By Mike Anderson
York-Simcoe MPP Caroline Mulroney announced on Friday the Ford government is providing funding to bring 192 long-term care beds to Keswick.
The funding will kick-start the construction of a new long-term care home by Rykka Care Centres, which owns 11 long-term care homes and 18 retirement homes in Ontario.
The Keswick Rykka Centre will be managed by Responsive Management Inc (RMI), a business unit of Responsive Group Inc.
“These beds are a key part of our government’s $6.4 billion commitment to build more than 30,000 net new long-term care beds by 2028,” said MPP Mulroney at a media event held at Club 55 in Keswick on April 22.
“More than 4,700 new and 1,400 upgraded long-term care beds are in development, under construction, or have been recently completed in York Region and Simcoe County.”
“This investment will help make sure that our seniors get the quality care they deserve. And it’ll also help make life easier for our frontline workers who care for our residents.”
“This is a significant milestone for the Keswick Georgina area and the broader long-term care system,” added Greg Bowman, vice-president of development for Responsive Group Inc.
“New long-term care homes provide seniors and their families with increased access to much needed modern, safe, and comfortable homes.”
“Our new Keswick home will be more residential in scale and feel, including wider hallways, more intimate dining rooms, more private and semi-private rooms and greater access to outdoor space for residents and their visiting families.”
Bowman says the new Rykka Centre will cost $70 million to build and employ 200 healthcare professionals.
Although the exact location was not disclosed, Bowman says it will be located near the Walmart Supercentre on Woodbine Ave., with construction slated to begin in 2023 and an estimated completion date of 2025.
While the 192 beds are new to Georgina, they are being moved or redeveloped from an existing facility in Toronto.
Still, they will double the amount of LTC beds in Georgina — adding to the 57 LTC beds at Cedarvale Lodge in Keswick, and the 119 LTC beds at River Glen Haven in Sutton.
According to the provincial media release, these facilities will also be adding new beds – 25 at RGH and 12 at Cedarvale.
Bowman says roughly half the 192 beds at the Rykka Centre will be designated basic, and the other half private.
Basic rooms, which are semi-private, will have a shared washroom. Private rooms will have their own washroom.
According to the Ministry of Long-Term Care, the current maximum rate for long-stay basic is $62.18 per day and $1,891.31 per month. Long-stay private is $88.82 per day and $2,701.61 per month. These rates are standard in all long-term care homes across Ontario.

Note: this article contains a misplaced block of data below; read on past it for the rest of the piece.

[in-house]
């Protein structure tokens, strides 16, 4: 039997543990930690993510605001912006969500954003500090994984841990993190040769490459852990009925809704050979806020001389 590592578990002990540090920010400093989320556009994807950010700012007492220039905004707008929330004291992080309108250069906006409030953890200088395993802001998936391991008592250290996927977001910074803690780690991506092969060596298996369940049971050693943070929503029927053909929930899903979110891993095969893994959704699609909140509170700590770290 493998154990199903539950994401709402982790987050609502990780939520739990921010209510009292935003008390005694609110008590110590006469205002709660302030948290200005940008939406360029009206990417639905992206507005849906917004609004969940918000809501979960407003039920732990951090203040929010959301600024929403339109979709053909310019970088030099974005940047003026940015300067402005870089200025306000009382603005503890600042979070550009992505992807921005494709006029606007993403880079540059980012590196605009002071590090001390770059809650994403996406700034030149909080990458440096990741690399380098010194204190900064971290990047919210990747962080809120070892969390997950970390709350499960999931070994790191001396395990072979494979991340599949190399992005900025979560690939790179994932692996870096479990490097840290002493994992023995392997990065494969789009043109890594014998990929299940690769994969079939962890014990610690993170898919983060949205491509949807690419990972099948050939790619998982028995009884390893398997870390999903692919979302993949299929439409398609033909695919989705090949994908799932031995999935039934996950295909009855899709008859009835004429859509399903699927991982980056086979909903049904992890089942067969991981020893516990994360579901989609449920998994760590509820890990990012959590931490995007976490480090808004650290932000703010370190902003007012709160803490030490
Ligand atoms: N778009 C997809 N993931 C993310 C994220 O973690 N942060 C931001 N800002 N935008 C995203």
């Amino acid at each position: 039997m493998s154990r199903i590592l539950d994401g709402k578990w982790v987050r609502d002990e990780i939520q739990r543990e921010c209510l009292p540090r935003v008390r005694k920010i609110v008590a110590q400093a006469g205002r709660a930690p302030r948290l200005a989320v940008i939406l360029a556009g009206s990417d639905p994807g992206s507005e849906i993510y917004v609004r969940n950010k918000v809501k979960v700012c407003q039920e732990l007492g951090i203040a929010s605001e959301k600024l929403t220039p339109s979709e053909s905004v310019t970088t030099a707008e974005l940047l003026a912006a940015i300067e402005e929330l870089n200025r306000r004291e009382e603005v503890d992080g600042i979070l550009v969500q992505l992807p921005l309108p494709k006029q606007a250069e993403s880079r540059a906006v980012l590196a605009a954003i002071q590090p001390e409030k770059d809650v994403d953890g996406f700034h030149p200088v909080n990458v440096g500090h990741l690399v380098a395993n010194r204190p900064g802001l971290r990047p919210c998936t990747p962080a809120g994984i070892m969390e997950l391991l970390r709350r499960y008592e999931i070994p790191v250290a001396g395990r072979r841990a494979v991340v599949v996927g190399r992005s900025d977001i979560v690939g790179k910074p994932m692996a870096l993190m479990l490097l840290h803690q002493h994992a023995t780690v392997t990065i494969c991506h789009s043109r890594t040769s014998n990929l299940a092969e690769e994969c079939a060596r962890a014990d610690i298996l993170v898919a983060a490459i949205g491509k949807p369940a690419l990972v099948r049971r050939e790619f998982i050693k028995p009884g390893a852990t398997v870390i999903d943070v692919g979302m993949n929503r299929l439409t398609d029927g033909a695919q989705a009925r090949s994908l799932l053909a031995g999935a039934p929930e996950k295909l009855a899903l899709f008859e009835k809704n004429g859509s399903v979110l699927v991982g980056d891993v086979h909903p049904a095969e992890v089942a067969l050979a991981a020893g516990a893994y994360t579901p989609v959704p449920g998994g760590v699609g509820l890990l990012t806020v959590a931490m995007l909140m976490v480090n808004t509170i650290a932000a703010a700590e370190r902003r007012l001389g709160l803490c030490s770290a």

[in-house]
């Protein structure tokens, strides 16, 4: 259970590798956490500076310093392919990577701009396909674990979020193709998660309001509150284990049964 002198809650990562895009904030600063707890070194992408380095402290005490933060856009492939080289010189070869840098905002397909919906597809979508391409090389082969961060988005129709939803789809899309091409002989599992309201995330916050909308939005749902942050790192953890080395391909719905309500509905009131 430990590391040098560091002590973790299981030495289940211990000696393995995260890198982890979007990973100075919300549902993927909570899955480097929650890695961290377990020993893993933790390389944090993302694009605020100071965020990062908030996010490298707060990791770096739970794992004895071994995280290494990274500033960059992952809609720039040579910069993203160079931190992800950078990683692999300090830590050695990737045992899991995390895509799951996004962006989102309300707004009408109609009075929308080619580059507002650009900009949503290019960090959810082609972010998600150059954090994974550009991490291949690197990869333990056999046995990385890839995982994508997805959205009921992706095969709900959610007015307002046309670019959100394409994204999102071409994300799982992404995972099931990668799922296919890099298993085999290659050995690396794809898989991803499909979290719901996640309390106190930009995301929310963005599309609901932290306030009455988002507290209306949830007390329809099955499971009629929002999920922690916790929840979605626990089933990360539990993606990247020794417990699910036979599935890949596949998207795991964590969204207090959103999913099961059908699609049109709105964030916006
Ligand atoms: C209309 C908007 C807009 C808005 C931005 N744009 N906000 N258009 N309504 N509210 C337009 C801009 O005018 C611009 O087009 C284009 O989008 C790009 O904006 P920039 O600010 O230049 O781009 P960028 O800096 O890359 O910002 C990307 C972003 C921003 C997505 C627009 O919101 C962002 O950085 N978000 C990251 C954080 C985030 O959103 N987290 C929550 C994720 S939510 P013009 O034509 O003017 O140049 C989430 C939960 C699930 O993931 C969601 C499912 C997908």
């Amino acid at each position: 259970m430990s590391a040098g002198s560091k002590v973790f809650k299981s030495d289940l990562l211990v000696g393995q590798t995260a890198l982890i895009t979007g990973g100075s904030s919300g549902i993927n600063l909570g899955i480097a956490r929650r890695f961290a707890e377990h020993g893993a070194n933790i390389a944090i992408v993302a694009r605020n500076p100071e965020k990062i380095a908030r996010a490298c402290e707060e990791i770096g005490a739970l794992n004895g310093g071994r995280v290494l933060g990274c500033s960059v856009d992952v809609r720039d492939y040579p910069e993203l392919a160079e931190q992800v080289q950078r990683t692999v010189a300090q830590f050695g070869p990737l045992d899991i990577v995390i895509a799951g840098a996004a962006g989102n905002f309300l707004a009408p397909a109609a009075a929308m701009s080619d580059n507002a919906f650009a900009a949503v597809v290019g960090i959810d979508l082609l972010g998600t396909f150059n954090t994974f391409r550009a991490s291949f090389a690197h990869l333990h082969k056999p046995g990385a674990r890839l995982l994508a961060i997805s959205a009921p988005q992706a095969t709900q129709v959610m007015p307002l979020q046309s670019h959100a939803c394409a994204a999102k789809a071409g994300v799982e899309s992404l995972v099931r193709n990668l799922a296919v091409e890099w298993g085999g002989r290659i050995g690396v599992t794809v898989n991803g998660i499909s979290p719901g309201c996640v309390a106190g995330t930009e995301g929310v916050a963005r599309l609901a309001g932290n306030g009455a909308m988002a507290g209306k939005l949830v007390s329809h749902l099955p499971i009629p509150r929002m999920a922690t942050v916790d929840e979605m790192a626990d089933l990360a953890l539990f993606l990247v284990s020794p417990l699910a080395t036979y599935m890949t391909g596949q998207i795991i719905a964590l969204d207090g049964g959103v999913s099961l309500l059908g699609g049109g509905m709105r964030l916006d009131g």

If residents don’t have enough income to pay for a basic room, they may be eligible for a subsidy through the Long-Term Care Home Rate Reduction Program.
According to a Global News report, 5 out of 9 Rykka Centres experienced COVID-19 outbreaks during the pandemic, resulting in 132 deaths. Among for-profit LTC home operators in Ontario, only Sienna and Revera experienced more deaths, 295 and 239.
But Bowman says many tough lessons were learned, and the company has changed its practices to minimize the risk of infection.
“We were hit very early in the pandemic before anybody really knew what was happening. We had our first cases in early March 2020, almost right away. So people didn’t know anything at that point,” he said.
“We’ve done a lot of looking at lessons learned and changed a lot of practices. We actually published a pandemic playbook that we provided to the entire Ontario long-term care sector.”
While no LTC home can guarantee it won’t experience an outbreak, Bowman says the design of its new homes will reduce its severity.
“Our new homes have this concept of a resident home area, which is 32 residents living in one area of the home. They have their own dining, activity, leisure and therapy spaces. So if something does happen in a home area, they’re in a smaller subset, a smaller cohort, so there is more protection from infection,” he said.
“We’re also widening our hallways to allow for social distancing. And the rooms provide greater privacy and protection from whatever infection your neighbour might have.”
“We’ve also done huge upgrades on air quality, including increasing the number of times we exchange first air. And every home now has an IPAC control person, whose job is to look after infection control measures.”
Bowman believes the criticism levelled against the for-profit LTC home sector during the pandemic was unfair, pointing out that LTC homes run by municipalities were also hit hard.
He says the long-term care sector works best with a mix of public and private LTC homes.
And he says smaller municipalities, like Georgina, don’t have the tax base to build and operate new LTC homes. So, for-profit LTC homes help fill the gap.
“I don’t see governments, provincial or municipal, funding the construction of new LTC homes. We’re going to be funding this new building. Certainly, we are getting some funding from the province, but it’s not covering even half the cost. So, the cost to the Ontario taxpayer, if the province was to take over all this development, would be immense.”